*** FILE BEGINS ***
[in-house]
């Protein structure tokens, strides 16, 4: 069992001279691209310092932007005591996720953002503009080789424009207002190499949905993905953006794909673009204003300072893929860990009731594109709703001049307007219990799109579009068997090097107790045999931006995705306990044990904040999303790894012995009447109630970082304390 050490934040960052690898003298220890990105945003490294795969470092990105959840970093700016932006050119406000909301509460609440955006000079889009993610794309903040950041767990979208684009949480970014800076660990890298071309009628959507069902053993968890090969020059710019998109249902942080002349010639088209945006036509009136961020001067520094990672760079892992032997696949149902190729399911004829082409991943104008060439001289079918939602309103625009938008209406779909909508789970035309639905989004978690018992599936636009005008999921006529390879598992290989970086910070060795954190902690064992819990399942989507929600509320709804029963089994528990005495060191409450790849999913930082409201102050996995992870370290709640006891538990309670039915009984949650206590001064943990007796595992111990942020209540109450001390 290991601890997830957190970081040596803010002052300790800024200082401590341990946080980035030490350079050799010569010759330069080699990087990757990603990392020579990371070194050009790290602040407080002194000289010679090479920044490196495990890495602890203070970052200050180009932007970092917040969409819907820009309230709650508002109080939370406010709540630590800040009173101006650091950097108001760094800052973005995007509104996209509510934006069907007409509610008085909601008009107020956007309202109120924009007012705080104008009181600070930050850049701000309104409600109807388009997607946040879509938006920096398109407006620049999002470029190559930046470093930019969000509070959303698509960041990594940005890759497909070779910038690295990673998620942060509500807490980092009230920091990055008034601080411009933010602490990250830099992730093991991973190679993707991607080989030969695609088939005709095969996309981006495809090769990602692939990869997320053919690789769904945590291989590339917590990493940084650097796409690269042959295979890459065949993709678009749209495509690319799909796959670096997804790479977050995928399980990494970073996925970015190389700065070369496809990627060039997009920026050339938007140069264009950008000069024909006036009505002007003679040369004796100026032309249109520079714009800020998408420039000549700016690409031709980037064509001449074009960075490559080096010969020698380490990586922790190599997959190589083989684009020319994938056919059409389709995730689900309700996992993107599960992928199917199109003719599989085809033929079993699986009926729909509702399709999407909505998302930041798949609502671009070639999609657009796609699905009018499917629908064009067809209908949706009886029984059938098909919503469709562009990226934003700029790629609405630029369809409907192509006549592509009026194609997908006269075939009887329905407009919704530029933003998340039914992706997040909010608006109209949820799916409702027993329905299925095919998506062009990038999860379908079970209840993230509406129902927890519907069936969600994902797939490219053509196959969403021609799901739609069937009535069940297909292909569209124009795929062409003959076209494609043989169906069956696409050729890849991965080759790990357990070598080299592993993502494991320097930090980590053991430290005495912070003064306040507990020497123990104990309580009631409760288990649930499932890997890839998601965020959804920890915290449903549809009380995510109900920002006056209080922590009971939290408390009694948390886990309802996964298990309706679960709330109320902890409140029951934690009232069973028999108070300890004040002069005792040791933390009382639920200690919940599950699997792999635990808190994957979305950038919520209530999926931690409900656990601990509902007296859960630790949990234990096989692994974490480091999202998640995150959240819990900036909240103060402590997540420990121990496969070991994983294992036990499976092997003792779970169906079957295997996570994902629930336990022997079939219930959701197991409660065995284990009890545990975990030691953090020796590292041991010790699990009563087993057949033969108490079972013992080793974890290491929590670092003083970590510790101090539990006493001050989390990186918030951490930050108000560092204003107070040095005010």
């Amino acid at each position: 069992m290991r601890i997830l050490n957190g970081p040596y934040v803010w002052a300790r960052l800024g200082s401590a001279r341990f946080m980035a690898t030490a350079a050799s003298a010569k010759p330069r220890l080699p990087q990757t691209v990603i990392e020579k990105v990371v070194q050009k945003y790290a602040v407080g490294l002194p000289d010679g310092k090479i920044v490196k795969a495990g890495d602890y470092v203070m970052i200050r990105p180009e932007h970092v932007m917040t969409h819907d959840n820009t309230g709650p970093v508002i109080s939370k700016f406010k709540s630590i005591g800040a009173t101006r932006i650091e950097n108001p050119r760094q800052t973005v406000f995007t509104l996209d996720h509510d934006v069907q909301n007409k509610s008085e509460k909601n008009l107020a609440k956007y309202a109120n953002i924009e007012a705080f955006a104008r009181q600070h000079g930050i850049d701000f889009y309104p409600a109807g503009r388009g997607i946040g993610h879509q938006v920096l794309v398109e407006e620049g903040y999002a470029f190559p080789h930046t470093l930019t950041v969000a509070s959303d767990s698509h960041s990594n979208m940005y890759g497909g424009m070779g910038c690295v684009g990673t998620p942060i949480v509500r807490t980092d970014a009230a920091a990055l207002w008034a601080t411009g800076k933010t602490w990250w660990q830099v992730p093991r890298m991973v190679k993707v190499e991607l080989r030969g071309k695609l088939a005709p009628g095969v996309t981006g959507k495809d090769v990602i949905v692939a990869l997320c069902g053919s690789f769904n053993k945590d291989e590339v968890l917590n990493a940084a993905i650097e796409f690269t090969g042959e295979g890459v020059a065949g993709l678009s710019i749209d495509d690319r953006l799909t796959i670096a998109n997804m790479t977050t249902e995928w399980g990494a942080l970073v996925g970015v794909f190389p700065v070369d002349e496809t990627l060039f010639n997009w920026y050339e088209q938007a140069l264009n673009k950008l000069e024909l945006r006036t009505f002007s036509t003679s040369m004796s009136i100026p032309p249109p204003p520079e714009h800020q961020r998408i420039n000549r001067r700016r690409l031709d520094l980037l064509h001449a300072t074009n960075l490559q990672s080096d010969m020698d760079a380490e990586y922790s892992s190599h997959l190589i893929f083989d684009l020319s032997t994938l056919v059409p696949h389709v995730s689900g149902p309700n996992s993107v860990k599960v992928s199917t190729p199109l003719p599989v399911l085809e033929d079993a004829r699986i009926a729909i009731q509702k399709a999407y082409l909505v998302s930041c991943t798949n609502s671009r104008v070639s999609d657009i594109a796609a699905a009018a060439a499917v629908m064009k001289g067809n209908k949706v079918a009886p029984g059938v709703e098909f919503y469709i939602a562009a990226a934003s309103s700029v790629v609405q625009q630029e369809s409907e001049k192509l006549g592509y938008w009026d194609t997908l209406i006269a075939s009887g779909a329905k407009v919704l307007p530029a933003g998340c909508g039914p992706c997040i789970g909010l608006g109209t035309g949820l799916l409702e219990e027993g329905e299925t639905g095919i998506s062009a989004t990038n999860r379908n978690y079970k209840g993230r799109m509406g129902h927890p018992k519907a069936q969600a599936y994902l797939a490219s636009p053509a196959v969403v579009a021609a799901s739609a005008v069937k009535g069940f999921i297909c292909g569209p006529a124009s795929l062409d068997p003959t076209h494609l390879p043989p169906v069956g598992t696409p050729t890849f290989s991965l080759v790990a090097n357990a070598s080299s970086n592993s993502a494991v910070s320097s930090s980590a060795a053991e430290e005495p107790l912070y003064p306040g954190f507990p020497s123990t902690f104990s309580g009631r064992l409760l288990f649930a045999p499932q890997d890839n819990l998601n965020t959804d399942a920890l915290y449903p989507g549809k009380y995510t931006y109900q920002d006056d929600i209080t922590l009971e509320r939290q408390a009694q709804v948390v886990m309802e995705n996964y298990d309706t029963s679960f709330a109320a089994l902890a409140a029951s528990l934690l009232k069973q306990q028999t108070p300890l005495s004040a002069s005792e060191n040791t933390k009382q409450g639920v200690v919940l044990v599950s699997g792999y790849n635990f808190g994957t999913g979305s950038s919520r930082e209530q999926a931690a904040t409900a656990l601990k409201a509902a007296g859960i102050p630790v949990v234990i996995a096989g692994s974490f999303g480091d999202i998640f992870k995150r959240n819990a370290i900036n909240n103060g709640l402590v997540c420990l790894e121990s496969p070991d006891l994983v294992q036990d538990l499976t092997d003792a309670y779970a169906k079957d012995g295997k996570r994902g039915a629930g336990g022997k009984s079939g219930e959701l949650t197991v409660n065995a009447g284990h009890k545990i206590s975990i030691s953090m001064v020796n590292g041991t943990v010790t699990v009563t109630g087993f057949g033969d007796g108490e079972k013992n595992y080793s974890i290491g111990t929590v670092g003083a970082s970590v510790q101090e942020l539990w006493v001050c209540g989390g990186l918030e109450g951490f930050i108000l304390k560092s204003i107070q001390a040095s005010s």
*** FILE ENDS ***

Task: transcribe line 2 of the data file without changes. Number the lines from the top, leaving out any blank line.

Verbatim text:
């Protein structure tokens, strides 16, 4: 069992001279691209310092932007005591996720953002503009080789424009207002190499949905993905953006794909673009204003300072893929860990009731594109709703001049307007219990799109579009068997090097107790045999931006995705306990044990904040999303790894012995009447109630970082304390 050490934040960052690898003298220890990105945003490294795969470092990105959840970093700016932006050119406000909301509460609440955006000079889009993610794309903040950041767990979208684009949480970014800076660990890298071309009628959507069902053993968890090969020059710019998109249902942080002349010639088209945006036509009136961020001067520094990672760079892992032997696949149902190729399911004829082409991943104008060439001289079918939602309103625009938008209406779909909508789970035309639905989004978690018992599936636009005008999921006529390879598992290989970086910070060795954190902690064992819990399942989507929600509320709804029963089994528990005495060191409450790849999913930082409201102050996995992870370290709640006891538990309670039915009984949650206590001064943990007796595992111990942020209540109450001390 290991601890997830957190970081040596803010002052300790800024200082401590341990946080980035030490350079050799010569010759330069080699990087990757990603990392020579990371070194050009790290602040407080002194000289010679090479920044490196495990890495602890203070970052200050180009932007970092917040969409819907820009309230709650508002109080939370406010709540630590800040009173101006650091950097108001760094800052973005995007509104996209509510934006069907007409509610008085909601008009107020956007309202109120924009007012705080104008009181600070930050850049701000309104409600109807388009997607946040879509938006920096398109407006620049999002470029190559930046470093930019969000509070959303698509960041990594940005890759497909070779910038690295990673998620942060509500807490980092009230920091990055008034601080411009933010602490990250830099992730093991991973190679993707991607080989030969695609088939005709095969996309981006495809090769990602692939990869997320053919690789769904945590291989590339917590990493940084650097796409690269042959295979890459065949993709678009749209495509690319799909796959670096997804790479977050995928399980990494970073996925970015190389700065070369496809990627060039997009920026050339938007140069264009950008000069024909006036009505002007003679040369004796100026032309249109520079714009800020998408420039000549700016690409031709980037064509001449074009960075490559080096010969020698380490990586922790190599997959190589083989684009020319994938056919059409389709995730689900309700996992993107599960992928199917199109003719599989085809033929079993699986009926729909509702399709999407909505998302930041798949609502671009070639999609657009796609699905009018499917629908064009067809209908949706009886029984059938098909919503469709562009990226934003700029790629609405630029369809409907192509006549592509009026194609997908006269075939009887329905407009919704530029933003998340039914992706997040909010608006109209949820799916409702027993329905299925095919998506062009990038999860379908079970209840993230509406129902927890519907069936969600994902797939490219053509196959969403021609799901739609069937009535069940297909292909569209124009795929062409003959076209494609043989169906069956696409050729890849991965080759790990357990070598080299592993993502494991320097930090980590053991430290005495912070003064306040507990020497123990104990309580009631409760288990649930499932890997890839998601965020959804920890915290449903549809009380995510109900920002006056209080922590009971939290408390009694948390886990309802996964298990309706679960709330109320902890409140029951934690009232069973028999108070300890004040002069005792040791933390009382639920200690919940599950699997792999635990808190994957979305950038919520209530999926931690409900656990601990509902007296859960630790949990234990096989692994974490480091999202998640995150959240819990900036909240103060402590997540420990121990496969070991994983294992036990499976092997003792779970169906079957295997996570994902629930336990022997079939219930959701197991409660065995284990009890545990975990030691953090020796590292041991010790699990009563087993057949033969108490079972013992080793974890290491929590670092003083970590510790101090539990006493001050989390990186918030951490930050108000560092204003107070040095005010």